Every single day — even before practice — we would serve and pass…so I think that will kind of help us for this game. —BYU senior Kiril Meretev
COLUMBUS, Ohio — The BYU men's volleyball team learned the lesson the hard way a year ago in the NCAA championship match, much like Penn State learned it during Thursday's semifinal round — Ohio State's serving, and particularly that of Nicolas Szerszen, can prove absolutely devastating.
As Cougar players fielded questions from the media Friday, prior to meeting the Buckeyes for the NCAA championship on Saturday, they emphasized the importance of both receiving and passing effectively. It's been something the Cougar players have been focused on since that surprising straight-set loss to the Buckeyes last season, although they haven't always discussed it.
“Even after the whole summer, no one was talking about the game,” said BYU senior Kiril Meretev. “We were really quiet about it and then through the year we’ve just worked as hard as we can to get here to the same spot.”
A lot of the work has dealt with the Cougars' ability to both receive and pass the ball effectively — something they didn't do well at all at this time last year.
Last year the Cougars started out OK against the Buckeyes, narrowly losing the first set 32-30 and then the second 25-23 before becoming completely overwhelmed by Ohio State's serve in the third. The Buckeyes return just about everyone off of last year's team including Szerszen and also can overwhelm an opponent as Hawaii learned in its loss on Thursday.
“I think it just demoralizes teams, that they don’t even have a chance to get to the second and third touch, let alone even the first touch and trying to keep the ball in play,” said Ohio State coach Pete Hanson. “That’s a pretty amazing weapon.”
For Joe Grosh, who experienced firsthand what Szerszen and the rest can do, it was hard to take.
“It was kind of a shock, losing last year,” Grosh said. “We came in and I think we were expecting to put up a good fight and play to win. But we just came out ... it just didn’t go our way.”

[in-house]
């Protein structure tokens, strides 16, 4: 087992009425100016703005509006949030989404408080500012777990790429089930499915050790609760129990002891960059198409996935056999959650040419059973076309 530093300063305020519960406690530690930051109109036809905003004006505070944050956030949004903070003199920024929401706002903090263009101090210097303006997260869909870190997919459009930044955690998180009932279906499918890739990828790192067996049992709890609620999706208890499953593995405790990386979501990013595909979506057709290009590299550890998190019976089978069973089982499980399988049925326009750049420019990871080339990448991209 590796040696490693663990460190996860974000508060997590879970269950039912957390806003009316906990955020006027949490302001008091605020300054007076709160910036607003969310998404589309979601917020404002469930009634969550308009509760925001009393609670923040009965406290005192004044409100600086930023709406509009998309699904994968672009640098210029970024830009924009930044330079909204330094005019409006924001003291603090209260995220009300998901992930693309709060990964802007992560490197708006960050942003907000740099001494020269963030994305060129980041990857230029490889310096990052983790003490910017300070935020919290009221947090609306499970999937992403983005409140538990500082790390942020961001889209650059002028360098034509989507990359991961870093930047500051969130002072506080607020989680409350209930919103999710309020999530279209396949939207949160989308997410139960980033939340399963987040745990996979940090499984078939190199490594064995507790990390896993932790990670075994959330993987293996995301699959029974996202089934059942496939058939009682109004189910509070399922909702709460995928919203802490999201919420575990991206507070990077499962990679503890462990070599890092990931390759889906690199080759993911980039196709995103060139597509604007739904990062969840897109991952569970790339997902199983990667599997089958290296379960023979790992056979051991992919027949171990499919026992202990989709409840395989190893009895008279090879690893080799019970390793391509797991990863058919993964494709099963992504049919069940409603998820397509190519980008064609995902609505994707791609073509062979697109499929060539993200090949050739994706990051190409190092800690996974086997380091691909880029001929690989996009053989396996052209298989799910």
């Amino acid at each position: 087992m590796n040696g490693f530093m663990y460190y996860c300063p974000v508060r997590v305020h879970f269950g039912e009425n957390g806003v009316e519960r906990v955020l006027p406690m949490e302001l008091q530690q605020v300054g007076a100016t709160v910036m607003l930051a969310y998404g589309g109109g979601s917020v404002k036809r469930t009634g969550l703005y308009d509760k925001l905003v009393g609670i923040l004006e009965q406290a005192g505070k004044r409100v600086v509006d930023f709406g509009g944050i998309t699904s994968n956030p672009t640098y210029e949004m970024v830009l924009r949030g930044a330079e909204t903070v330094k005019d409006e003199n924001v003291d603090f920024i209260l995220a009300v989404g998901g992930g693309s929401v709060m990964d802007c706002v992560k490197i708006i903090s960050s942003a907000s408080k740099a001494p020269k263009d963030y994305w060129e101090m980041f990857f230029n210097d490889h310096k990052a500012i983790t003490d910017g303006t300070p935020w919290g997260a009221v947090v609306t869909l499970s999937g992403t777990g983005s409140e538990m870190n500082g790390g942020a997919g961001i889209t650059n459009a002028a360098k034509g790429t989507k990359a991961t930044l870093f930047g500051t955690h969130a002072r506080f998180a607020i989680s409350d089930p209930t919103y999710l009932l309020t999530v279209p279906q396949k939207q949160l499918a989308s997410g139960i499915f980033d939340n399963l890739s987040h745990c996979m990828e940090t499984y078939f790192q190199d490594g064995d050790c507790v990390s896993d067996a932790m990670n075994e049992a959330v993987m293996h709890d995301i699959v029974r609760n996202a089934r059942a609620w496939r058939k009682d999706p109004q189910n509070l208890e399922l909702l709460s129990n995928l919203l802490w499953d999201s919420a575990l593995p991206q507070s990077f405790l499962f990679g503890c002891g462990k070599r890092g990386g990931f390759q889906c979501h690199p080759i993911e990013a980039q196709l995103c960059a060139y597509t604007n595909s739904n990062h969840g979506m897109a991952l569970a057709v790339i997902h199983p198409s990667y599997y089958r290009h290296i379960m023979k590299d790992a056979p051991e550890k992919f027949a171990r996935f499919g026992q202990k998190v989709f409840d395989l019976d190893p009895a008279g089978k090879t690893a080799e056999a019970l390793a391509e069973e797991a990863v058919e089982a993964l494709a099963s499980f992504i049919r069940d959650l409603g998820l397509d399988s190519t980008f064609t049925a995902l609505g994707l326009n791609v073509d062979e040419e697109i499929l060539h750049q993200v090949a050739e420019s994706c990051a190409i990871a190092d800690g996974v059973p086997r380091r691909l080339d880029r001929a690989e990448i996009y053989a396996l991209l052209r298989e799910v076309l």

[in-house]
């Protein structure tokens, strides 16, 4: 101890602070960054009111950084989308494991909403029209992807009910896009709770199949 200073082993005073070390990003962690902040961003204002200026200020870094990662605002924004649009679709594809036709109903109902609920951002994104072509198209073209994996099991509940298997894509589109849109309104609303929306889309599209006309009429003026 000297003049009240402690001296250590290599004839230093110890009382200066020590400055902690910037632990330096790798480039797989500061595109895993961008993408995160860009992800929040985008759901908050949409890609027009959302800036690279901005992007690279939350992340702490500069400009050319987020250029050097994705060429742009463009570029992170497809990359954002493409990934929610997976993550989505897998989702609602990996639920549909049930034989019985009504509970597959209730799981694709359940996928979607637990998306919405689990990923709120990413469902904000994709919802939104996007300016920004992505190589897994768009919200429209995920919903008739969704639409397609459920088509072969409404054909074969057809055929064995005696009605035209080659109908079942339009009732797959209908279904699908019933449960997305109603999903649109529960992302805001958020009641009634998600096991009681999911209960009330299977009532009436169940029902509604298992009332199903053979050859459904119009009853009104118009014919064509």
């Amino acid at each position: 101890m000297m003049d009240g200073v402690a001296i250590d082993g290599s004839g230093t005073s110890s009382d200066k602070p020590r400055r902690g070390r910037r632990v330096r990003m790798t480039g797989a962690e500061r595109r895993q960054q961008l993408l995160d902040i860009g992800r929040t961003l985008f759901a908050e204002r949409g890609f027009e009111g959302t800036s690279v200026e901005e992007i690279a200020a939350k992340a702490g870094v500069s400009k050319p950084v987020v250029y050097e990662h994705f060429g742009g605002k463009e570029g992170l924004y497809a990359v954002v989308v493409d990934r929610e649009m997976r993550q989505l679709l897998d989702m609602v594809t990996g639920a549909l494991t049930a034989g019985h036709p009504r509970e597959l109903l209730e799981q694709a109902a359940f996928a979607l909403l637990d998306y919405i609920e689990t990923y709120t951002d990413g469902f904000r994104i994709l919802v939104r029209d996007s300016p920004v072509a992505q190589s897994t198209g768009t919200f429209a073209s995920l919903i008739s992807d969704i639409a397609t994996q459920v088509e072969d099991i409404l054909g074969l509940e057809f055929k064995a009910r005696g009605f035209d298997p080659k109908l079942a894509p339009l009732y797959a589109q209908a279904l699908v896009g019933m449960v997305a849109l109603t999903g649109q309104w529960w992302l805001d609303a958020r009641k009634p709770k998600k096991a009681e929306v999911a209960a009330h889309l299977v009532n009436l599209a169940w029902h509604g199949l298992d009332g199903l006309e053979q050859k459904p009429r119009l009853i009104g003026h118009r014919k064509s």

As mentioned, the Cougars have been diligent in preparing for what's to come on Saturday.
"We’ve been practicing serve and pass the whole year,” Meretev said. “Every single day — even before practice — we would serve and pass so I think that will kind of help us for this game.”
The Cougars aren't the only ones who think they're better prepared this time around. After pouring over film, Ohio State middle blocker Blake Leeson believes BYU may pose a bigger challenge this time around.
“They definitely attack the ball out-of-system more than they did last year,” Leeson observed. “They’re better in two-pass and one-pass situations than they were last year. So that’s definitely something we’ll have to focus on.”
Saturday's match starts at 7 p.m. EDT and will be televised live on ESPN2. It will be held on Ohio State's home court of St. John Arena, providing a rare advantage for a team playing for an NCAA championship.
It's the sort of venue the Cougars have become accustomed to in some ways, but unusual in others.
“This is probably going to be an away match for us where maybe we don’t have more BYU fans,” Olmstead said. “I don’t think that’s going to be possible here on their home court. But again, the kids understand the setting.”
Indeed the Cougars almost always enjoy a friendly environment, even away from home, as BYU fans from around the country often outnumber the fans of the home team. Olmstead expressed a lot of gratitude for the fans of the Cougar program on Friday, noting it's been a big help to the players and their overall play.
For the players, they feel prepared for what they'll face Saturday.
“Even though it’s going to be a hostile environment, we’ve played in front of huge crowds all year long and a lot of us are extremely used to it,” Grosh said. “The best we can do is just go out and play our game and not worry about the crowd and what they’re saying to us.”